Obama’s Democrats brace for election losses

Tuesday, November 2, 2010

WASHINGTON - Polling stations began closing in key eastern US states Tuesday evening, with the economy topping voter concerns and Republicans hoping for massive gains against President Barack Obama’s Democrats in the congressional US elections.

All 435 seats in the House of Representatives and 37 seats in the 100-member Senate are up for grabs as well as governorships and many state and local positions.

Initial exit polls found that the still-sluggish US economy was the top concern for 62 percent of voters, according to pollster John Zogby, with many angry at Obama’s massive spending plans and inability to revive the labour market. Unemployment remains at 9.6 percent.

“Obama didn’t have any strategy. It has been a great disappointment,” said Susan Allen, in her 60s, as she cast her vote in New York City.

Polling suggests Republicans are highly likely to gain more than the 39 seats they need to reclaim a majority in the lower House, buoyed by the support of independent voters who put Obama in office two years ago.

Control of the Senate is less certain, but likely to remain in the hands of Democrats, who have held majorities in both chambers of Congress since 2006.

Polling stations had closed by 7 pm (2300 GMT) in six key states that offered some initial signs of which party has been able to get their base to the polls. US broadcasters CNN and Fox News projected Republican victories in Indiana and Kentucky.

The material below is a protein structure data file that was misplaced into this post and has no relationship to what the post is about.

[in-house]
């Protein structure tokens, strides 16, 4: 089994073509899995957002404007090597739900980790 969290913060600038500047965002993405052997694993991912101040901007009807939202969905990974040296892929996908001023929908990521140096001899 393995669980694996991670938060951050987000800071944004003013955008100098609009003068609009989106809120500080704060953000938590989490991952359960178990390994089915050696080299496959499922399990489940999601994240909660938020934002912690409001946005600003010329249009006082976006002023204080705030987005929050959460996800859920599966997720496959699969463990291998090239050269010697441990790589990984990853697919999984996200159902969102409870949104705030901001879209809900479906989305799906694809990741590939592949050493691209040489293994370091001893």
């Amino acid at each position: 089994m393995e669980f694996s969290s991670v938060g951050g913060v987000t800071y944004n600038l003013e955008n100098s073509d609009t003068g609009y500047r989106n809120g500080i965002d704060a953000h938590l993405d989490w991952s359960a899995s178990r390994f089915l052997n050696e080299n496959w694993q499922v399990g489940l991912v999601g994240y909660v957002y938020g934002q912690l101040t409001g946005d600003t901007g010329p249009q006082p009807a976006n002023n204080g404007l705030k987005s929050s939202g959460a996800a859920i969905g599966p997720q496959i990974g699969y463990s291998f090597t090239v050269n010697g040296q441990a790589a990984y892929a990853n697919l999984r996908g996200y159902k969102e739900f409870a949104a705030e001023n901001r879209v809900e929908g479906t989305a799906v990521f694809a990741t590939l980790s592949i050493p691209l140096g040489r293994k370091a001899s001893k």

In a last-minute bid to stem the losses, Obama made a round of radio interviews with such popular personalities like Ryan Seacrest, of American Idol fame.

“I want everyone to remember that you can’t shape your future if you don’t participate,” Obama said on Seacrest’s syndicated show. “You’ve got to get out there and vote. Young people all across this country are going to make the difference. Not just now, but in the future.”

With many neck-and-neck races across the country and ballots counted across six time zones, it will likely be a long night before final results are known. Some races could take days to sort out.

The conservative movement has been galvanized by the rise of the Tea Party, a grassroots movement of voters angry with incumbent politicians and the expansion of government under Obama. “Dump Incumbents” signs peppered the streets in and around Washington.

The Republican Party’s takeover of Congress, together with the Tea Party’s uncompromising stance on most political issues, has many predicting legislative gridlock during Obama’s next two years in office leading up to the 2012 presidential elections.

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